Thursday, May 24 , 2018, 2:22 pm | Overcast 62º

 
 
 
 
Advice

UCSB Physicists and Colleagues Discover Magnetic Cores of Pulsating Stars

Jim Fuller, Matteo Cantiello and Lars Bildsten, researchers whose findings on stars’ magnetism appears in the journal ‘Nature.’
Jim Fuller, Matteo Cantiello and Lars Bildsten, researchers whose findings on stars’ magnetism appears in the journal ‘Nature.’ (Bill Wolf / UC Santa Barbara Current photo)

Using a recently developed technique to detect magnetic fields inside stars, a group of astronomers — including Matteo Cantiello and Lars Bildsten from UC Santa Barbara’s Kavli Institute for Theoretical Physics (KITP) — has discovered that strong magnetic fields are very common in stars. The group's findings appear in the journal Nature.

“We have applied a novel theoretical idea that we developed just a few months ago to thousands of stars and the results are just extraordinary,” said Cantiello, a specialist in stellar astrophysics at KITP.

Previously, only a very small percentage of stars were known to have strong magnetic fields. Therefore, current scientific models of how stars evolve do not include magnetic fields as a fundamental component.

“Such fields have simply been regarded as insignificant for our general understanding of stellar evolution,” said lead author Dennis Stello, an astrophysicist at the University of Sydney in Australia. “Our result clearly shows this assumption needs to be revisited because we found that up to 60 percent of stars host strong fields.”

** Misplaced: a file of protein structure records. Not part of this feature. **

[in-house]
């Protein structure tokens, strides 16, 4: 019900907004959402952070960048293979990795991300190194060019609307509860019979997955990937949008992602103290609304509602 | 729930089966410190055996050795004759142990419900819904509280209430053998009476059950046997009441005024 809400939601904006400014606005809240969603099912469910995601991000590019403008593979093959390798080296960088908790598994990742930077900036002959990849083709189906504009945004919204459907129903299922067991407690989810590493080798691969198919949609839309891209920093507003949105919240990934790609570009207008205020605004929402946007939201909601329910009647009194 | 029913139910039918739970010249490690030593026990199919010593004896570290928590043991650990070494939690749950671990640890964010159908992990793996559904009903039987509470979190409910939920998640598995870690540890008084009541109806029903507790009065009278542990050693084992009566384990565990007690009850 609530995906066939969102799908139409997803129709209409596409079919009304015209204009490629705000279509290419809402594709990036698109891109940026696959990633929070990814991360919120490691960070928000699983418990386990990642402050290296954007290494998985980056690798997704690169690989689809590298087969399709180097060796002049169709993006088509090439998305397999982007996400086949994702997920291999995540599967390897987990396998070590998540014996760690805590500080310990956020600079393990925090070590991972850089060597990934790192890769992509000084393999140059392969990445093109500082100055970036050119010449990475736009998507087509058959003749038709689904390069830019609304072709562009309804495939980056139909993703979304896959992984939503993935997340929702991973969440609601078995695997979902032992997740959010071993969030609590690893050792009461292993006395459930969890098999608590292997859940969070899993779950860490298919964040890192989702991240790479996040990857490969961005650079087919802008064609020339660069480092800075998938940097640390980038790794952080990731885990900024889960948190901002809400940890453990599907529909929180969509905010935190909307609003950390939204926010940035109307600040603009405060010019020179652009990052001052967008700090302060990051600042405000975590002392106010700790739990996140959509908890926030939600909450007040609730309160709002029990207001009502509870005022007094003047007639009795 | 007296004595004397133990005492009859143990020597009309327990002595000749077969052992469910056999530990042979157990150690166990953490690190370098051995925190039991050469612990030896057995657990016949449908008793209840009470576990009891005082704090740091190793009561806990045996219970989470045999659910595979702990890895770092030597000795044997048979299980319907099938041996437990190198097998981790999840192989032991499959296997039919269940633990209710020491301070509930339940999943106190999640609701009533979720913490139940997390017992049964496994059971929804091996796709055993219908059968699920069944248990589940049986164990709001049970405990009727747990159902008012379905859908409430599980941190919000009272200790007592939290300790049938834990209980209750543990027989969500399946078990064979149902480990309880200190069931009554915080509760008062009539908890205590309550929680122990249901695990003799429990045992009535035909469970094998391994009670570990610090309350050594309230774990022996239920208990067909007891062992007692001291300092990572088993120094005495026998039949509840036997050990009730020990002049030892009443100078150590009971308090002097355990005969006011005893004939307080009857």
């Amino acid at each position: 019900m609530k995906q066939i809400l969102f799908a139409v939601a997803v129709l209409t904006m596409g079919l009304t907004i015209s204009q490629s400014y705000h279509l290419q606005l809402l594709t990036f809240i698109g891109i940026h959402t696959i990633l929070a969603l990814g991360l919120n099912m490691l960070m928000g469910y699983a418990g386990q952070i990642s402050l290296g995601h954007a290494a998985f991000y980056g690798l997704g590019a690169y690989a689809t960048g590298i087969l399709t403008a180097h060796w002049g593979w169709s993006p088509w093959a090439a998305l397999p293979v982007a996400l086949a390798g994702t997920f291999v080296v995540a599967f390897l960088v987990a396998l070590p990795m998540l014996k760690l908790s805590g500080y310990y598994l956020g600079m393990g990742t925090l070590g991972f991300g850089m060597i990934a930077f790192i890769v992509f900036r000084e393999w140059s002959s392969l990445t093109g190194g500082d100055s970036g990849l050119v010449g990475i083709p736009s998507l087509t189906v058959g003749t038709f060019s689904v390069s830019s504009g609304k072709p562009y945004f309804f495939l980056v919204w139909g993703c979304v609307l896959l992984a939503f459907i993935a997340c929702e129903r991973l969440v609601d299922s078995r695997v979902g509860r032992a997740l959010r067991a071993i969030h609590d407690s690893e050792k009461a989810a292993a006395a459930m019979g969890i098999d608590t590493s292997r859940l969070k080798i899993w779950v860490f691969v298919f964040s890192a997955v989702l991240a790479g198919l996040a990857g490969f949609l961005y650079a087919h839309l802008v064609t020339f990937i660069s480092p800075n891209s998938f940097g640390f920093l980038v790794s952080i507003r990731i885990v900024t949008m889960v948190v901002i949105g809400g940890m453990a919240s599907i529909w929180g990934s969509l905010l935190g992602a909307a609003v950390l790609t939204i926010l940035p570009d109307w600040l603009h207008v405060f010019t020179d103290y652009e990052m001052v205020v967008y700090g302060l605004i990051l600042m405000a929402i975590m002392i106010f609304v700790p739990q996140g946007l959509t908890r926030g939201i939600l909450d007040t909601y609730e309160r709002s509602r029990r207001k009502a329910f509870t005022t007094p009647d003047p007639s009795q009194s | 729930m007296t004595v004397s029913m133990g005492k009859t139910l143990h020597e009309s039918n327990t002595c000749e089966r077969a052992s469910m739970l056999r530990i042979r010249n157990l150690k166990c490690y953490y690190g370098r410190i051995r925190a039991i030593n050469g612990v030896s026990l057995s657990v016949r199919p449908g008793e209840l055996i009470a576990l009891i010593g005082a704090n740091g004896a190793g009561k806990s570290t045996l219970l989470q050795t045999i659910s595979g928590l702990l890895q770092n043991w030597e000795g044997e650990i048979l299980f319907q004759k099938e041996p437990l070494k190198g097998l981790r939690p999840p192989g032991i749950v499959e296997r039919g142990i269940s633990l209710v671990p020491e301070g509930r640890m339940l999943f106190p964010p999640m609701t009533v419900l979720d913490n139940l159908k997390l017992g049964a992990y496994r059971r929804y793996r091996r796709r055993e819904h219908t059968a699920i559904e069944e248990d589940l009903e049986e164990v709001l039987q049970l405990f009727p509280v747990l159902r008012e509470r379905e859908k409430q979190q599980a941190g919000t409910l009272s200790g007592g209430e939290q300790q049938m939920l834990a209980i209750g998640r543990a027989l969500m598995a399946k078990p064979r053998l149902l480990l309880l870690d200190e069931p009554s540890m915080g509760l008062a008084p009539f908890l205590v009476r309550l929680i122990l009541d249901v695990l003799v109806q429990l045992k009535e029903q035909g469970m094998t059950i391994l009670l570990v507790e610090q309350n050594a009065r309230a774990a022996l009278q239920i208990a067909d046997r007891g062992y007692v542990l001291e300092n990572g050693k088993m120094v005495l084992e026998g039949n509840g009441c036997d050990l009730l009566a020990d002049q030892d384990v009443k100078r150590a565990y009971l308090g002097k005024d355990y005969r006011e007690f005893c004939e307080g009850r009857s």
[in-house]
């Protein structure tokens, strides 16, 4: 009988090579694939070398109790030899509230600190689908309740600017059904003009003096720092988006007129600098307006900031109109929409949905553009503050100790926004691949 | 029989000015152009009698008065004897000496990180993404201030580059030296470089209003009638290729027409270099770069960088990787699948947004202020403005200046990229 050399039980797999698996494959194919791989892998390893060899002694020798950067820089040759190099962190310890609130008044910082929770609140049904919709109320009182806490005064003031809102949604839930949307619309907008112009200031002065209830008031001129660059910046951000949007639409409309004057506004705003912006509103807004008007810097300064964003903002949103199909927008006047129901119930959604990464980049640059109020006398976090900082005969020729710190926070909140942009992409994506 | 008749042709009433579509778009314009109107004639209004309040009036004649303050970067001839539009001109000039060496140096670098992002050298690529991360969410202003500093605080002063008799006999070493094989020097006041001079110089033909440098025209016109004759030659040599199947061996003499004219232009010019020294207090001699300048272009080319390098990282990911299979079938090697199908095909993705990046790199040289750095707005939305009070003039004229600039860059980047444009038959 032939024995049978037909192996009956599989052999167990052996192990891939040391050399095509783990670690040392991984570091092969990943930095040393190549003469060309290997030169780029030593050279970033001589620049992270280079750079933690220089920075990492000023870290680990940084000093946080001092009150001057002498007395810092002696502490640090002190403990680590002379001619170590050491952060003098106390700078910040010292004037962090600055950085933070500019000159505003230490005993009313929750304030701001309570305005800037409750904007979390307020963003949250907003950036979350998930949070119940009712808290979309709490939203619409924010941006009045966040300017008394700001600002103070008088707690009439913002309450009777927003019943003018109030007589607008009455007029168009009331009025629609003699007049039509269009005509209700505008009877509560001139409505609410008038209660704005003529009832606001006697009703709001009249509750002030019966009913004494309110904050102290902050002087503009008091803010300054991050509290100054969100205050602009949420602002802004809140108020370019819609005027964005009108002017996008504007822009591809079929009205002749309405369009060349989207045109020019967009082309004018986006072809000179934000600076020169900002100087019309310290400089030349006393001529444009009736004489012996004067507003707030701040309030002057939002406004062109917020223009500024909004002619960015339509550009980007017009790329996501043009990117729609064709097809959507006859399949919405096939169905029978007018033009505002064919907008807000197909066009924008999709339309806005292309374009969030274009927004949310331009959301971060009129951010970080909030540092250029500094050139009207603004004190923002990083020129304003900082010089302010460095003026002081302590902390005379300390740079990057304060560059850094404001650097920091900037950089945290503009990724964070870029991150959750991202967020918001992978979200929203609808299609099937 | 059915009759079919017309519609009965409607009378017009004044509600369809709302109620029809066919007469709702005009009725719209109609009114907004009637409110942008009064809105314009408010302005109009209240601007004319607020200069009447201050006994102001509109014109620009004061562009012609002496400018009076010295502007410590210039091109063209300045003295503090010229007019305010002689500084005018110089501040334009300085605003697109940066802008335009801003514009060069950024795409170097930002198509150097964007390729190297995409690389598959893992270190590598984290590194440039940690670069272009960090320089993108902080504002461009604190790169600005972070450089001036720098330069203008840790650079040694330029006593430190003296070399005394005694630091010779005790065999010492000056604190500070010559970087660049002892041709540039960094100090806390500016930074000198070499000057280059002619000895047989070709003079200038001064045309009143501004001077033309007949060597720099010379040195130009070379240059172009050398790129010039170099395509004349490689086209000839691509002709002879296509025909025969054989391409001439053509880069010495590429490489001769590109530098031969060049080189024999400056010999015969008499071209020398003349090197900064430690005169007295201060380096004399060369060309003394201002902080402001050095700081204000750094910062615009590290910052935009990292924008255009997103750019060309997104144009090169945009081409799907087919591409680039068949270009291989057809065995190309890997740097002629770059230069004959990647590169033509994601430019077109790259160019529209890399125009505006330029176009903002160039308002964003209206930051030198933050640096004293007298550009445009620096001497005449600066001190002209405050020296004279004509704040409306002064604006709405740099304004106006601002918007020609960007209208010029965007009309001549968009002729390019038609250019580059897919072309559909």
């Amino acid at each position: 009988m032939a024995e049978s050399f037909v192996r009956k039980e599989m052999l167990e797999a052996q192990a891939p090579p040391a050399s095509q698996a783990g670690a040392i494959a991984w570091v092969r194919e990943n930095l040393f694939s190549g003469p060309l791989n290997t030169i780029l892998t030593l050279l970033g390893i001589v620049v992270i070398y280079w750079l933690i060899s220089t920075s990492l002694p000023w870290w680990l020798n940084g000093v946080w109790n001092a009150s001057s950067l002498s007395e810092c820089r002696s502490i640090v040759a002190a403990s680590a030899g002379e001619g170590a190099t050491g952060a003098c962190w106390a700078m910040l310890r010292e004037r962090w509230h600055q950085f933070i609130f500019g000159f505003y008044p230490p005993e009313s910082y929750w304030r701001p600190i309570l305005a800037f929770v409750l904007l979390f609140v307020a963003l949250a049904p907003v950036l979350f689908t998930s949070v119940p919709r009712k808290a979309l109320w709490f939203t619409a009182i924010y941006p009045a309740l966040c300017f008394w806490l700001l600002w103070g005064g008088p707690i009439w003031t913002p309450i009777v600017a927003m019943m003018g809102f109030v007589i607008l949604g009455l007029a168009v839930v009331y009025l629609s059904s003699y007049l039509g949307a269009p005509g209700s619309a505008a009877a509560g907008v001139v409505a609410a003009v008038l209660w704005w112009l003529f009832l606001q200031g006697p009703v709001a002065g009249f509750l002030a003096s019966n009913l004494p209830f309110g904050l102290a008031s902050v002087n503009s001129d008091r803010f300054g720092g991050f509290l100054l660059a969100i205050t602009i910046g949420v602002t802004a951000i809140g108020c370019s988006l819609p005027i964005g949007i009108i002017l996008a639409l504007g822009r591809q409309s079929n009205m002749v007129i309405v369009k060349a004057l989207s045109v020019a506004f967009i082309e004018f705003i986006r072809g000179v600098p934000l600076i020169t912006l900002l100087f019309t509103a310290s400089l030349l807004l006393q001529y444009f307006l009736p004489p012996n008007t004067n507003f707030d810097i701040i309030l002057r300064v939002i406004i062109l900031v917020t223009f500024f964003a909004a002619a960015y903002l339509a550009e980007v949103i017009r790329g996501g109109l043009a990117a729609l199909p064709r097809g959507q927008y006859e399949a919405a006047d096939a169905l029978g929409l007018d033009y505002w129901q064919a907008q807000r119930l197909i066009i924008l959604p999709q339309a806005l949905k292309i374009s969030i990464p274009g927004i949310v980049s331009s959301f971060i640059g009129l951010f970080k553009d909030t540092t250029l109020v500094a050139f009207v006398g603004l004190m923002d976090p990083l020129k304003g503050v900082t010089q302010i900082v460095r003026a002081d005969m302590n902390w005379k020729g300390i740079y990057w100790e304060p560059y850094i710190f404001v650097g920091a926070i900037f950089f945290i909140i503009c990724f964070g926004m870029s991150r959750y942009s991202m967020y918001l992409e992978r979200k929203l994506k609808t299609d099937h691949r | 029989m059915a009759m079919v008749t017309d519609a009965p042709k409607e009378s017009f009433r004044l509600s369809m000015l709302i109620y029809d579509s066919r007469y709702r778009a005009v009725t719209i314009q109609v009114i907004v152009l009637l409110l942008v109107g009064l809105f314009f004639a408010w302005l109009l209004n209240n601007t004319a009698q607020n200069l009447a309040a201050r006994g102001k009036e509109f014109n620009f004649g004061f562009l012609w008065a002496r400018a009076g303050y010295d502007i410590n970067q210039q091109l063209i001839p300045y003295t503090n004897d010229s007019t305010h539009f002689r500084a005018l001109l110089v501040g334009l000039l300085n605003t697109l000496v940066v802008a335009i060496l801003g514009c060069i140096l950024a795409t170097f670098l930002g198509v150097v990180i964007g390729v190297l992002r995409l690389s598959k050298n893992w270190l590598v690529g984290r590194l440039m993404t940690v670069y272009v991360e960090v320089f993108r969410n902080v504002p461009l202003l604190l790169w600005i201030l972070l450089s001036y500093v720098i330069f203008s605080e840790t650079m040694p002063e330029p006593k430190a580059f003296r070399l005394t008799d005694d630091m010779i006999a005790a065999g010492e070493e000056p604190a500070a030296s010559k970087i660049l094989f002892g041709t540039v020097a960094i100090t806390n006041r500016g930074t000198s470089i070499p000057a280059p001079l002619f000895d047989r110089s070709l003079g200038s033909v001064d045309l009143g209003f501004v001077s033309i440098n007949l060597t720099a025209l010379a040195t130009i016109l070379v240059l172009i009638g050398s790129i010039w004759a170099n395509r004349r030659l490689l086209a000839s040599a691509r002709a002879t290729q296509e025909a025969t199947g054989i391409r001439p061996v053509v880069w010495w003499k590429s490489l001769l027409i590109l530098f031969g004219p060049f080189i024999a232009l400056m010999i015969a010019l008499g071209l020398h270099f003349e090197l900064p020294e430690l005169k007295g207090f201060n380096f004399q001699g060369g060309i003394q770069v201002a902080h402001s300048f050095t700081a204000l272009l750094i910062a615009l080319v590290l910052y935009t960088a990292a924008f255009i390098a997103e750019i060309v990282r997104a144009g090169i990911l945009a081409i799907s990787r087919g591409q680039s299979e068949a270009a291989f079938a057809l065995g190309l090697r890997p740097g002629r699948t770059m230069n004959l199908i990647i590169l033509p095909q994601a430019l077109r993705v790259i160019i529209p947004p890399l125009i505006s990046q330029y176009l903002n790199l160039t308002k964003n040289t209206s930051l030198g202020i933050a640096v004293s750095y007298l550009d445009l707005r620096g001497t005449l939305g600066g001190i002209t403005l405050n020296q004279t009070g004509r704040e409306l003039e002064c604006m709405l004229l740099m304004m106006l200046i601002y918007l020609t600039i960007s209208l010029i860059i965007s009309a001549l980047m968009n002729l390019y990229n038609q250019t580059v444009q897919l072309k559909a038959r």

Until now, astronomers have been unable to detect these magnetic fields because such fields hide deep in the stellar interior, out of sight from conventional observation methods that measure only the surface properties of stars.

The research team turned to asteroseismology, a technique that probes beyond the stellar surface, to determine the presence of very strong magnetic fields near the stellar core.

“The stellar core is the region where the star produces most of its energy through thermonuclear reactions,” Cantiello explained. “So the field is likely to have important effects on how stars evolve since it can alter the physical processes that take place in the core.”

Most stars — like the sun — are subject to continuous oscillations.

“Their interior is essentially ringing like a bell,” noted co-author Jim Fuller, a postdoctoral scholar from the California Institute of Technology in Pasadena. “And like a bell or a musical instrument, the sound produced reveals physical properties, such as size, temperature and what they are made of.”  

The researchers used very precise data from NASA’s Kepler space telescope to measure tiny brightness variations caused by the ringing sound inside thousands of stars. They found that certain oscillation frequencies were missing in 60 percent of the stars due to suppression by strong magnetic fields in the stellar cores.

“It’s like having a trumpet that doesn’t sound normal because something is hiding inside it, altering the sound it produces,” Stello said.   

This magnetic suppression effect had previously been seen in only a few dozen stars. However, the new analysis of the full data set from Kepler revealed that this effect is prevalent in stars that are only slightly more massive than the sun.

According to Cantiello, such intermediate mass stars are hotter and more luminous, and their cores are stirred by convection.